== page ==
I was a kid when Rosalie Edge died in 1962, and although I never heard of her back then, the subsequent discovery that our lives overlapped for a decade gave me a feeling of immediacy. Imagine if you dare, that on my family’s frequent trips to New York City we passed Edge’s Fifth Avenue apartment house while she lived there!
On the same day aged Rosalie and little me might have been stroIling through Central Park or visiting the American Museum of Natural History!
If your adrenalin did not just spike you are not cut out to be a biographer. Having your lifespan intersect with your subject’s is a thrill current biographers of Teddy Roosevelt and Abraham Lincoln were born too late to indulge.
Edge sank beneath my horizon; 30 years later as I nonchalantly transcribed her private letters, the lives of those who had known her were blinking out. One day I called to speak to Edge’s nephew Donald Barrow who was about 72. His wife cheerily asked me to call back later.
He had a stroke that afternoon and never spoke again. Shaken by this I set aside century-old letters to pursue remaining family and acquaintances Peter Edge suggested could give character references for his mother. I first phoned 100-year old Lelli who lived in Rome. For 30 years loyal, still-lucid Lelli accompanied Rosalie as interpreter and Renaissance art and architecture critic in Italy, France and Switzerland, and scouted out avian sights for her favorite American grandee. Next, Edge’s English goddaughter Melissa Marston Macleod, a first-time newlywed at 82, remembered the “volatile” relations between Rosalie and her husband Charles. Irma Broun Kahn, 84, who with her late husband Maurice Broun worked (slavishly) for Edge at Hawk Mountain Sanctuary for 28 years, invited me to stay with her at her townhouse in Modesto, California. It reeked of un-housebroken dog. Roger Tory Peterson, 82, reminisced guardedly about Edge when we met at Hawk Mountain. John B. Oakes, 77-year old retired editorial writer for The New York Times, wrote me that he met Edge once, and as an impressionable youth learned everything about conservation from her ECC revelations.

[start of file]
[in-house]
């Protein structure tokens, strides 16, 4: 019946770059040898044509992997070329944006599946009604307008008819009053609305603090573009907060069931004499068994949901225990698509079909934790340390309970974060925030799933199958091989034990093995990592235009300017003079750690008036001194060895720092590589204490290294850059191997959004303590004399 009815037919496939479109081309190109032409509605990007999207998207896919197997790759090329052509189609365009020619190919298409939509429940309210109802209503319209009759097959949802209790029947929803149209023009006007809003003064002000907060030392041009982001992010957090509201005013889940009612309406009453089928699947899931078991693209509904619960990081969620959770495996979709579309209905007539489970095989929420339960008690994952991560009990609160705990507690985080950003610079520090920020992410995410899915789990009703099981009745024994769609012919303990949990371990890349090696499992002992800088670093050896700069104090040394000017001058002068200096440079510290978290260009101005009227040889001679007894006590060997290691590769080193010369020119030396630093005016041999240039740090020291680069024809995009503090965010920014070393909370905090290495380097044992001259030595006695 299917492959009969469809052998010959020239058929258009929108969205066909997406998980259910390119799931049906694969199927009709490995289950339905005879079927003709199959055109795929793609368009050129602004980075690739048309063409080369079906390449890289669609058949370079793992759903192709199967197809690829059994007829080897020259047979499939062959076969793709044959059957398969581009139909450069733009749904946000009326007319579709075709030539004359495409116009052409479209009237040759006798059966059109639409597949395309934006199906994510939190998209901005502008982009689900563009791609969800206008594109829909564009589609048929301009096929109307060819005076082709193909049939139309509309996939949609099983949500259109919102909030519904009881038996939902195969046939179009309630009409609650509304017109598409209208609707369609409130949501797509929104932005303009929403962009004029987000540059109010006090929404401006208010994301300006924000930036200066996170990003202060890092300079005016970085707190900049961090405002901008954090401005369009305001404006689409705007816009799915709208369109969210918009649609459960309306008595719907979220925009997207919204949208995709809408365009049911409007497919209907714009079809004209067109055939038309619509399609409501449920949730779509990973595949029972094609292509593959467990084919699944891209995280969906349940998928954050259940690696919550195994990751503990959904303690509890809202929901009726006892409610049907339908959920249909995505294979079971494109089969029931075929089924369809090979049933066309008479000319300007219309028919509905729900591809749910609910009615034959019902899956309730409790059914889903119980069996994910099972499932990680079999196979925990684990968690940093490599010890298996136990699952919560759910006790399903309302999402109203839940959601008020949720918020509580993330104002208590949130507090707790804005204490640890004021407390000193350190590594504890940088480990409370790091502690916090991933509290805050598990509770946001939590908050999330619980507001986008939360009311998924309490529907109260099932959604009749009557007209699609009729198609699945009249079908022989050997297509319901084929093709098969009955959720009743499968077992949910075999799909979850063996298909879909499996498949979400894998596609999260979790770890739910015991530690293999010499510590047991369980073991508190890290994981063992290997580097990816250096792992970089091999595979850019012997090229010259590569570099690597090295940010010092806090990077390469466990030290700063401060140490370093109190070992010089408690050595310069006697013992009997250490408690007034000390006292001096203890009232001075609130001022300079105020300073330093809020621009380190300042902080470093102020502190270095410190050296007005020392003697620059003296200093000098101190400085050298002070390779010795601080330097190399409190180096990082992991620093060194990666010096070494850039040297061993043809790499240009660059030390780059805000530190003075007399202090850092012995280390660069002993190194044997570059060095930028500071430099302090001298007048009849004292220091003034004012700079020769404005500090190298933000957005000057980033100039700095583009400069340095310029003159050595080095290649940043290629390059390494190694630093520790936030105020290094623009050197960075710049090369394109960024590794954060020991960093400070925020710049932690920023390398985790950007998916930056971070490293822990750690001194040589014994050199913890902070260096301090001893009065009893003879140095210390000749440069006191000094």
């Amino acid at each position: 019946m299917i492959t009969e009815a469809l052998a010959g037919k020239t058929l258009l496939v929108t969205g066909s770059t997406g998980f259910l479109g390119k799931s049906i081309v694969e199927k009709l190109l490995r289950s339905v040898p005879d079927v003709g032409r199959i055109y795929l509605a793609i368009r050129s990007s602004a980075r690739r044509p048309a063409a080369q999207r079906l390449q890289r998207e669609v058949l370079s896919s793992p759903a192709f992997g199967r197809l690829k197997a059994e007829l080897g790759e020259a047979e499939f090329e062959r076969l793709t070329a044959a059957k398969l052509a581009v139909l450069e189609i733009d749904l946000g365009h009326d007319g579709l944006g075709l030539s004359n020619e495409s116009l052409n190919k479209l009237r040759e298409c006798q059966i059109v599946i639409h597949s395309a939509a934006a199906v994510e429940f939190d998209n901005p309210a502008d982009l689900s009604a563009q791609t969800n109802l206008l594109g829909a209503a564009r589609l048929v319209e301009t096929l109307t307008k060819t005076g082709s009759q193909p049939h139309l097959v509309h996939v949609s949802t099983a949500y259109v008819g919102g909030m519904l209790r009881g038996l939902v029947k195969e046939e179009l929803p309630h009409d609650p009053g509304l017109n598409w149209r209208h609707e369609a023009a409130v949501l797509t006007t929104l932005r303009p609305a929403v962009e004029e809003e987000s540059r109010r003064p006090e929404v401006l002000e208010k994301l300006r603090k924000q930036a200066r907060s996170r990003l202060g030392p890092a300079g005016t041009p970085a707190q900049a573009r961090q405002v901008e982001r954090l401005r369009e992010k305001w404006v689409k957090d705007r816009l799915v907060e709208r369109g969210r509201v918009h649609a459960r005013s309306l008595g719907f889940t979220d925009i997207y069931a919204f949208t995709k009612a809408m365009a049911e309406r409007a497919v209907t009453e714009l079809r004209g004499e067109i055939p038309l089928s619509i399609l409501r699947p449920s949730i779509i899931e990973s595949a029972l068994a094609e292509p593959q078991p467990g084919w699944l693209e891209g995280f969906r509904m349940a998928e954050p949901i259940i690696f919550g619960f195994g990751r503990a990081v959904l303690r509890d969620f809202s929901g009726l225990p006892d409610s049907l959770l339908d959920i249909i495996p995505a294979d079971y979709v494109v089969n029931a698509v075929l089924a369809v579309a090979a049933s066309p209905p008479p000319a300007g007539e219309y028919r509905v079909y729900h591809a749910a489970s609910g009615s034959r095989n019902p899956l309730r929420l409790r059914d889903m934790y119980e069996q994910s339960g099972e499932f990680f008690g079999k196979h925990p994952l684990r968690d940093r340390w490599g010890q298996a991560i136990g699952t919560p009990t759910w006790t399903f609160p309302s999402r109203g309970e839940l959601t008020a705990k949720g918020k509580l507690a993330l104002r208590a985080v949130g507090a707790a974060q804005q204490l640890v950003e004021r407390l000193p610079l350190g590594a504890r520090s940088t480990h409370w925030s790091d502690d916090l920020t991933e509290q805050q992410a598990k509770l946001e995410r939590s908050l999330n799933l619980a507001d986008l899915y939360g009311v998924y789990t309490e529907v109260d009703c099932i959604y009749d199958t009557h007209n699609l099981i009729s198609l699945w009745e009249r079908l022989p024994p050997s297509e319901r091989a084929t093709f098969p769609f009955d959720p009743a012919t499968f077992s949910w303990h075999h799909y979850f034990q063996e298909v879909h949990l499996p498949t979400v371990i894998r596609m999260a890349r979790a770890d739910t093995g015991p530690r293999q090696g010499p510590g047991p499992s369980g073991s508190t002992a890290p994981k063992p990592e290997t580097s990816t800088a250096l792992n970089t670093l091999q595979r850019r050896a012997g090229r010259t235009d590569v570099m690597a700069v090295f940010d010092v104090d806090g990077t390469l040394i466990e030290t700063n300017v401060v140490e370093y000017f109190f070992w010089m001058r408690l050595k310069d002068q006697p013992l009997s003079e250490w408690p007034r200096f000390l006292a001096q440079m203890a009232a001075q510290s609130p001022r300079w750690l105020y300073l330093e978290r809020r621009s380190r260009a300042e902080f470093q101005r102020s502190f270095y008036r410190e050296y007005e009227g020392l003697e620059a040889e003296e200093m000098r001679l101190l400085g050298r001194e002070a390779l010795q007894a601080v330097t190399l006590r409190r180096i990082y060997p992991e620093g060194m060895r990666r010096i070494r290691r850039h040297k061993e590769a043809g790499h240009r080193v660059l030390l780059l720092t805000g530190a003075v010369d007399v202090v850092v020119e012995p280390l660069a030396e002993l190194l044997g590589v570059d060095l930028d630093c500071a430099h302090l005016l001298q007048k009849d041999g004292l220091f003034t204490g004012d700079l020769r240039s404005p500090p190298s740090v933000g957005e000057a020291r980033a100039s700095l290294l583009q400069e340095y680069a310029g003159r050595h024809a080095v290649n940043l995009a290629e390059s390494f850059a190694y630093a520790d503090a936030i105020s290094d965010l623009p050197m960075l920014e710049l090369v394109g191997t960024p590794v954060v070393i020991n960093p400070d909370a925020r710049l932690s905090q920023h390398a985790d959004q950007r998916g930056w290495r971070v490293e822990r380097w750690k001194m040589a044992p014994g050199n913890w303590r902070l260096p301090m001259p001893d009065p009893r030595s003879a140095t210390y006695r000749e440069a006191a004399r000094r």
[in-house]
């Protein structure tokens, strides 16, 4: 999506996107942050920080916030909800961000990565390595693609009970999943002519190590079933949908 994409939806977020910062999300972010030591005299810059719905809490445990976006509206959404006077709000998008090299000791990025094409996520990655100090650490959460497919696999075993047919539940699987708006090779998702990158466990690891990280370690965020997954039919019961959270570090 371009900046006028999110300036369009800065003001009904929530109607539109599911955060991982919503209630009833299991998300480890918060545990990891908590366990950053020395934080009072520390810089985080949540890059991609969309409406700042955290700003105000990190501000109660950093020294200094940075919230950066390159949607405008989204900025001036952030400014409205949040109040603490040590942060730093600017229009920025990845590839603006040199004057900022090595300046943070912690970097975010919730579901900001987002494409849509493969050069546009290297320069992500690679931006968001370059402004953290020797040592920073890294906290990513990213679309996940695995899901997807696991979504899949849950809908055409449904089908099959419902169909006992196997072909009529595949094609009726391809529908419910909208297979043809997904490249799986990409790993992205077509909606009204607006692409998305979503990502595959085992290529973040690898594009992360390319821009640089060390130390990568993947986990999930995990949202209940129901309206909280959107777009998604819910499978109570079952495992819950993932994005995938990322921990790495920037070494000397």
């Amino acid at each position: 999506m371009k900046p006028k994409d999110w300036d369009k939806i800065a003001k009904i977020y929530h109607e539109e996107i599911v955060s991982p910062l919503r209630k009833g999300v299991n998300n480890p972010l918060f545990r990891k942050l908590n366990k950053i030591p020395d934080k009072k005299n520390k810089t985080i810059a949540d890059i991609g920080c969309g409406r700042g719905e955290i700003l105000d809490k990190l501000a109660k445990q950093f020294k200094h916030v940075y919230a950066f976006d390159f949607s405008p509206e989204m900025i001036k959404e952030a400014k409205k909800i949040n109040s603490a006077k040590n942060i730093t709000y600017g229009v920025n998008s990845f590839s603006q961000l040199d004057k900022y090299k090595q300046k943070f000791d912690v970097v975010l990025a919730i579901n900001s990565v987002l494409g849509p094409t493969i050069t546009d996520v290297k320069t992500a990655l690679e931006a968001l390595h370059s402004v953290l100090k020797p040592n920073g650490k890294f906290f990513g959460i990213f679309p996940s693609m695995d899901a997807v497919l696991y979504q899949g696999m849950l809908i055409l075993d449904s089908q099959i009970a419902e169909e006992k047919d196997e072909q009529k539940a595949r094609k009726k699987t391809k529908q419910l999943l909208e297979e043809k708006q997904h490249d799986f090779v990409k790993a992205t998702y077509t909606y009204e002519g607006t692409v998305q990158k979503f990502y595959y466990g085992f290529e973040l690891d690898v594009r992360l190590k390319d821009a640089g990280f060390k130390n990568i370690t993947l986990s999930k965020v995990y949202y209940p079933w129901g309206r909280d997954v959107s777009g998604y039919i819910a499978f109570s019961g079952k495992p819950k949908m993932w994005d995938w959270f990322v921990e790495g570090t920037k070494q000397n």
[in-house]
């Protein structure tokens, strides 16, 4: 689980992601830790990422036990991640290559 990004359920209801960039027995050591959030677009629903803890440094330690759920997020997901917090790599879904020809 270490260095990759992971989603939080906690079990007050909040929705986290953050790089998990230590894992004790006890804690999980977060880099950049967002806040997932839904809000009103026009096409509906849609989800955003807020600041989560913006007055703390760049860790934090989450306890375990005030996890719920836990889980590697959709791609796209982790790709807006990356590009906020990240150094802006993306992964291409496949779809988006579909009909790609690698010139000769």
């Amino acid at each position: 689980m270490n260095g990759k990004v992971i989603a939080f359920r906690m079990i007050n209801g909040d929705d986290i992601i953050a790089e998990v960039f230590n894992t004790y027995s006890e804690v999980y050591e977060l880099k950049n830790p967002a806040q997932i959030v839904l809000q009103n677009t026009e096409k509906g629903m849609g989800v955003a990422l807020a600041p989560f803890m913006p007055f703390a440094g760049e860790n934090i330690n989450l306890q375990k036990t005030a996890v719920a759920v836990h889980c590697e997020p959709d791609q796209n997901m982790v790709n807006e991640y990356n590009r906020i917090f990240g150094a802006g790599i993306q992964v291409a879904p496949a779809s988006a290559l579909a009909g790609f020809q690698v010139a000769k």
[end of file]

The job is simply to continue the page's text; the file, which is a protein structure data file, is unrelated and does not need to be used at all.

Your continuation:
Though an Audubon member Oakes never stopped making small contributions to the ECC, or sympathizing with her “radical attitude.” Oakes urged me to talk to his 86-year old friend Richard Pough, an Audubon employee who under Edge’s influence co-founded the Nature Conservancy. Unbeknownst to Columbia University, Edge’s lasting influence is also embedded in Oakes’s 1994 creation of the John B. Oakes Award for Distinguished Environmental Journalism sponsored by the school.
Rosalie’s estranged daughter Margaret Nightingale, 75, hosted me at her sparsely furnished house in Old Greenwich, Connecticut. Margaret declared that her mother deserved acclaim for all she had done to save raptors. But she hated her mother anyway. If they happened to approach on a sidewalk in Manhattan Margaret shot Rosalie a withering glance, turned, and crossed the street. Might I have witnessed it?
Next: Into the Basement.